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Behind the Scenes: De-installing the Salon Doré

Almost as soon as the Salon Doré was de-installed from Gallery 11 late last year, the comprehensive conservation and restoration project began (and continues today in full view of the public in Gallery 13). Before a single component of the room was removed, however, months of planning and research went into readying the Salon Doré for this massive undertaking.

March 6, 2013

A Devil in the Details

The special exhibition Rembrandt’s Century, currently on view alongside Girl with a Pearl Earring: Dutch Paintings from the Mauritshuis, is striking both in its breadth and for the fact that the works on view all come from the Fine Arts Museums’ permanent collections. Preparations for this exhibition were lengthy, with some works requiring restoration treatments.

February 12, 2013

Researching the Renovation of a Period Room

As the digital media interpretive media fellow at the de Young and the Legion of Honor, my primary role is to digitally document and interpret the yearlong project The Salon Doré: The Conservation of a Period Room, currently underway at the Legion of Honor.


February 7, 2013

Have Turban Will Travel

Objects are fussy. They’re susceptible to humidity, light levels, vibrations, and any number of other dangers, both large (floods) and small (mice). And whether it’s a tiny tea cup or a four-ton bronze statue, each object also has its own idiosyncrasies. Wood, for example, doesn’t get along with water, and paper can’t stand light. A museum is carefully designed, in part, to control all these factors and to give objects the secure and stable home they deserve. But what happens when an object needs to travel outside the museum’s walls?

The permanent collections of the Fine Arts Museums of San Francisco number over 100,000 objects, and only a percentage are on view. However, many of these treasured artworks can be viewed in exhibitions at other institutions throughout the world at any given time. When art objects are loaned in this way, they often travel for long periods of time, which is why it’s so important for our conservators to carefully prepare objects for their extended journeys. Such was the case when the Cleveland Museum of Art requested to borrow an ancient turban from the Nasca culture of Peru, featured in the exhibition Wari: Lords of the Ancient Andes that opened last week.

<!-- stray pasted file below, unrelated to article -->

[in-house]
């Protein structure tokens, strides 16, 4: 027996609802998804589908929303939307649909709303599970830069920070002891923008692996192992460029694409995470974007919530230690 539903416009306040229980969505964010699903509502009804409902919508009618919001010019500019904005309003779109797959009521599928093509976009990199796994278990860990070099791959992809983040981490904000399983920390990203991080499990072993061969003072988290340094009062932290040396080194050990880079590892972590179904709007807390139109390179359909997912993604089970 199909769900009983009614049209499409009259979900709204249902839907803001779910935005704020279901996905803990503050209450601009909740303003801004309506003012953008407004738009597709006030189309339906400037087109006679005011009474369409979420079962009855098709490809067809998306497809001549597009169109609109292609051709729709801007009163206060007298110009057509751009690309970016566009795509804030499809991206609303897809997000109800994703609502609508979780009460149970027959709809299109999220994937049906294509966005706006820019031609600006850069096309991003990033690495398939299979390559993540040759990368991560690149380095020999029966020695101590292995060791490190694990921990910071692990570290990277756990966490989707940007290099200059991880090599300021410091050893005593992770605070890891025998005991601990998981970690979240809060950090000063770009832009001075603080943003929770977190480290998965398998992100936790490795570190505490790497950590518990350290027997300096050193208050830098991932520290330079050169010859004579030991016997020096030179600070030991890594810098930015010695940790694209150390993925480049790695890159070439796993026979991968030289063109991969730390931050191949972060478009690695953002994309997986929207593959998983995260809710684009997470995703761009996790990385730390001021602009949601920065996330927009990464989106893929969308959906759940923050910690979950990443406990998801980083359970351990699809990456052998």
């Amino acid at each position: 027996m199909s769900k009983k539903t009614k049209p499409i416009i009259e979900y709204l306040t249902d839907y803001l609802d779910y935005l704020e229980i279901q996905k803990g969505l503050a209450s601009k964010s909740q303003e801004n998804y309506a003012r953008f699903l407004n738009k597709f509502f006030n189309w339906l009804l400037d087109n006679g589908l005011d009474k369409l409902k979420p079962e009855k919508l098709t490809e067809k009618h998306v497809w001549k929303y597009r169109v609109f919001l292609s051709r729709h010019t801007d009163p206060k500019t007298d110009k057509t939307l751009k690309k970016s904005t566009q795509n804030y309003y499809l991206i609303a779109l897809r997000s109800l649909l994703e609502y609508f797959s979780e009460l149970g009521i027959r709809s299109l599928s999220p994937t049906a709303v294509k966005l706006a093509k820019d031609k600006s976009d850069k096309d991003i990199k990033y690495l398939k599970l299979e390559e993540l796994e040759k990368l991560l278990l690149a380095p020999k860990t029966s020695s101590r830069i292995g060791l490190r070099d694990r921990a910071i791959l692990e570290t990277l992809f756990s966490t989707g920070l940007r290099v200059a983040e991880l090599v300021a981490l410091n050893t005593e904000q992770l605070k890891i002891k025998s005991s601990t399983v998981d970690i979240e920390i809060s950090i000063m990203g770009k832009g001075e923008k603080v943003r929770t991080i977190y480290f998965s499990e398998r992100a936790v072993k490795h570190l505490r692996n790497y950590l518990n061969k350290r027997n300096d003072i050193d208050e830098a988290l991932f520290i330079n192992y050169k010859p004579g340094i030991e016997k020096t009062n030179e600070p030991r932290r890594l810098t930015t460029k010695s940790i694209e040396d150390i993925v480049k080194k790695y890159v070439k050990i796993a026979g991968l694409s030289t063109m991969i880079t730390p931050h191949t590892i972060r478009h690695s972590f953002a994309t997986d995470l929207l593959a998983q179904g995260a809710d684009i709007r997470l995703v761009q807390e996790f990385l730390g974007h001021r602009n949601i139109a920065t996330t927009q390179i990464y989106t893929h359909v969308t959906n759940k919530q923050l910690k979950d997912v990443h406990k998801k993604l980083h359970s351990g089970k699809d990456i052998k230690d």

Turban, 200–600. Peru, South Coast, Nasca. Cotton cord wrapped with a band of camelid fiber fringe. The Caroline and H. McCoy Jones Collection Gift of Caroline McCoy-Jones. 2000.17.5

November 7, 2012

Mark Garrett Will Work for Art!

Will Work for Art introduces you to the people who make the Fine Arts Museums work. Today, we visit the Achenbach Foundation for Graphic Arts where we meet Mark Garrett, a senior museum technician. Originally from Tennessee, Mark has been with the Museums for 23 years!

Mark Garrett

June 5, 2012

Bird Bath: The Conservation of a William Morris Textile

The British Aesthetic Movement, which is the subject of the upcoming exhibition The Cult of Beauty: The Victorian Avant-Garde 1860–1900 opening at the Legion of Honor on February 18, promoted the integration of beauty and art into every aspect of life. William Morris (1834–1896) was a chief proponent of the Aesthetic Movement and contributed luxe designs for wallpaper, carpets, tiles, and furniture. His career as a textiles designer, however, quickly surpassed his involvement with all other areas of artistic production.

Bird wall hanging, 1878

William Morris (English, 1834–1896). Bird wall hanging, 1878 (detail). Wool jacquard woven doublecloth. Museum purchase, Art Trust Fund. 1996.47

January 23, 2012

The Kilims Are Coming!

In anticipation of The Art of the Anatolian Kilim: Highlights from the McCoy Jones Collection (which opens September 10) the Textiles Conservation team is busy at work preparing each rug for display. It is a meticulous and time-consuming process!

First, the kilims have to be taken out of storage. Normal cardboard contains acid that can cause staining on textiles, which is why kilims are rolled onto blue, acid-free cardboard tubes for storage.To avoid harm from dust, the tubes are shrouded in unbleached cotton fabric.

August 18, 2011

Preserving Images of the 1906 Earthquake

The Fine Arts Museums of San Francisco is home to a unique collection of 167 film negatives taken by photographer Arnold Genthe chronicling the aftermath of the 1906 earthquake and fires. The negatives were acquired by the Legion of Honor in 1943.

Genthe 1

Arnold Genthe (photographer), American, 1869–1942
Untitled (Earthslip on San Francisco's Union Street), 1906
Cellulose nitrate negative
Museum purchase, James D. Phelan Bequest Fund. 1943.407.6.1

On the day of the earthquake Genthe, an established photographer best known for his society portraits and views of old Chinatown, took to the streets of San Francisco equipped with a handheld Kodak camera and pockets full of roll film.

The film Genthe used was composed of a gelatin silver emulsion on a thin plastic support of cellulose nitrate. Cellulose nitrate film was introduced commercially at the end of the nineteenth century and remained in use until the mid-twentieth century. Lightweight, transparent and flexible, cellulose nitrate film freed photographers from the inconveniences of its predecessors, paper and glass plate negatives.

May 13, 2011


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